In Uncategorized on 05/05/2020 at 17:35

Can’t Fix This One

You’d have to join me on the early senior hour line at the supermarket if you remember the late Jesse White, the original Ol’ Lonely, the Maytag Repairman long ago. He was lonely because, allegedly, Maytag appliances never needed repair.

Well, today Judge Albert G (“Scholar Al”) Lauber gives Maytag a problem Ol’ Lonely can’t fix in Whirlpool International Holdings S.a.r.l., f.k.a. Maytag Corporation & Consolidated Subsidiaries, 154 T. C. 9, filed 5/5/20.

It seems Maytag’s Luxembourg CFC, claiming to be a manufacturer of kitchen appliances, used a Mexican maquiladora (not a lady bullfighter, but an assembly plant, which gets favorable Mexican tax and trade treatment) to sell these appliances to Maytag’s Mexican and other customers. IRS spoiled the game by invoking Section 954(d), which would make Luxembourg’s earnings Foreign Base Company Sales Income (FBCSI) via Section 951(a), and thus taxable to Maytag onshore (DE Corp with principal place of business in MI). Wherefore Maytag hires seven (count ‘em, seven) lawyers, because IRS slugs Maytag on shore with a couple SNODs for two years at issue aggregating $500K.

The Luxembourg outfit had one (count ‘em, one) part-time employee, but that dude generated a ton of income from flogging these appliances. NOT!

There’s a question of fact whether the Mexican maquiladora actually transformed or manufactured the parts it bought, but for partial summary J Judge Scholar Al needn’t go there.

“Whether or not the Luxembourg CFC is regarded as having manufactured the products, its Mexican branch under section 954(d)(2) is treated as a subsidiary of the Luxembourg CFC, and the sales income the latter earned constitutes FBCSI taxable to petitioner as subpart F income. We will accordingly deny both of petitioners’ motions and grant respondent’s cross-motion to the extent it addresses the FBCSI issue.” 154 T. C. 9, at p. 5.

Prior to the first year at issue, Maytag ran the Mexican operations as CFC. Then Maytag set up the Luxembourg outfit, and transferred to it all plant, land, equipment, and employees via secondments and subcontracting. Mexico supposedly was only a bailee of all the stuff and people, to put it all together. Because Mexican law provided Luxembourg had no permanent establishment in Mexico, it was tax-exempt in Mexico, rather than paying the usual Mexican tax rate of 17%.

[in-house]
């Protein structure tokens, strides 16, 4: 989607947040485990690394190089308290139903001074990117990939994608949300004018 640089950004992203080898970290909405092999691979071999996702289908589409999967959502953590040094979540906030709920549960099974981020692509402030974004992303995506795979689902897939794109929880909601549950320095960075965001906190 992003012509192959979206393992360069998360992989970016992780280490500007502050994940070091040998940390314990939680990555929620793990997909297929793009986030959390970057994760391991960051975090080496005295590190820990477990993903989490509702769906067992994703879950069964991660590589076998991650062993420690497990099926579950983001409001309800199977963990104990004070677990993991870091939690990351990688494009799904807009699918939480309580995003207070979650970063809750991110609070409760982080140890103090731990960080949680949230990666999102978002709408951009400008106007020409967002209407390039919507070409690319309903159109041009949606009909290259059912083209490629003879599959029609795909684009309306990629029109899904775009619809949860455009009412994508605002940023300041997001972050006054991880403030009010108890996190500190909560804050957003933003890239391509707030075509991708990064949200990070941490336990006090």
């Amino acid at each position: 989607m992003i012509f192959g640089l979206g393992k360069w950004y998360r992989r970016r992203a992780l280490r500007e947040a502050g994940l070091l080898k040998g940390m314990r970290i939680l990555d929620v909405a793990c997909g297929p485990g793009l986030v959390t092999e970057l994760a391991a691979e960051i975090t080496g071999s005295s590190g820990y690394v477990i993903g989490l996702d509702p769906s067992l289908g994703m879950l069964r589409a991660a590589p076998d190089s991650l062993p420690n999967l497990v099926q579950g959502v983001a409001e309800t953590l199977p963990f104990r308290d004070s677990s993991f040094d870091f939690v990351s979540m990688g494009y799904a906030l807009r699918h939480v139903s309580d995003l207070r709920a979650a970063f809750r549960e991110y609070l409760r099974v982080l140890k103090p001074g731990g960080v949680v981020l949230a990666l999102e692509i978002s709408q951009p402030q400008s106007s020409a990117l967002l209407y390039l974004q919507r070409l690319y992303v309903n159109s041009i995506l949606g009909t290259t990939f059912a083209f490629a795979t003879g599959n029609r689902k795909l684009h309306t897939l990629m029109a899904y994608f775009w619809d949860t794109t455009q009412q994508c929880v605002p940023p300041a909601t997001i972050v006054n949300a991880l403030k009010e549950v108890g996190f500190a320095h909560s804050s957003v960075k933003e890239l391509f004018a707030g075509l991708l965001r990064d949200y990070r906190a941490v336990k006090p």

OK, what about Luxembourg? It has a 28% tax rate, no? Yes (or rather, si). But there’s the Mexico-Luxembourg tax treaty. Guess what the tax rate is for the owner of a Mexican maquiladora in Luxembourg. Try zero.


But Section 954(d)(2) is there to prevent dodging by flowing sales income through a low-or-no tax jurisdiction. The key is that the flowee doesn’t do much of anything except get checks and write checks.

“Petitioners’ operations in Mexico and Luxembourg, as restructured during 2007 and 2008, clearly fall within the scope of section 954(d)(2). The statute’s first precondition is met because Whirlpool Luxembourg carried on activities ‘through a branch or similar establishment outside * * * [its] country of incorporation.’ And the statute’s second precondition is met because this manner of operation had ‘substantially the same effect,’ for U.S. tax purposes, as if the Mexican branch were a wholly owned subsidiary of … Luxembourg.” 154 T. C. Memo. 9, at p. 39.

So Mexico is treated as a wholly-owned subsidiary of Luxembourg, Luxembourg is a CFC of Maytag, and Maytag owes the tax. Maytag’s claim that Luxembourg sold nothing is “facetious,” says Judge Scholar Al (154 T. C. 9, at p. 49). That’s not what Luxembourg told the Mexican taxing authorities. In order to get maquiladora exemption, Mexico could only assemble, not sell.

Maytag tries to duck by claiming manufacturing is not covered by Section 954(d) and the regs, and that’s a plausible argument. But Judge Scholar Al does a Chevron two-step. The statute is ambiguous (and a lawyer who can’t find an ambiguity in any document should find another way to make a living), and the regs are just fine.

Orders to follow.

Note that all this is pre-TCJA 2017. As the advertisement used to say, what goes on after that is up to you.





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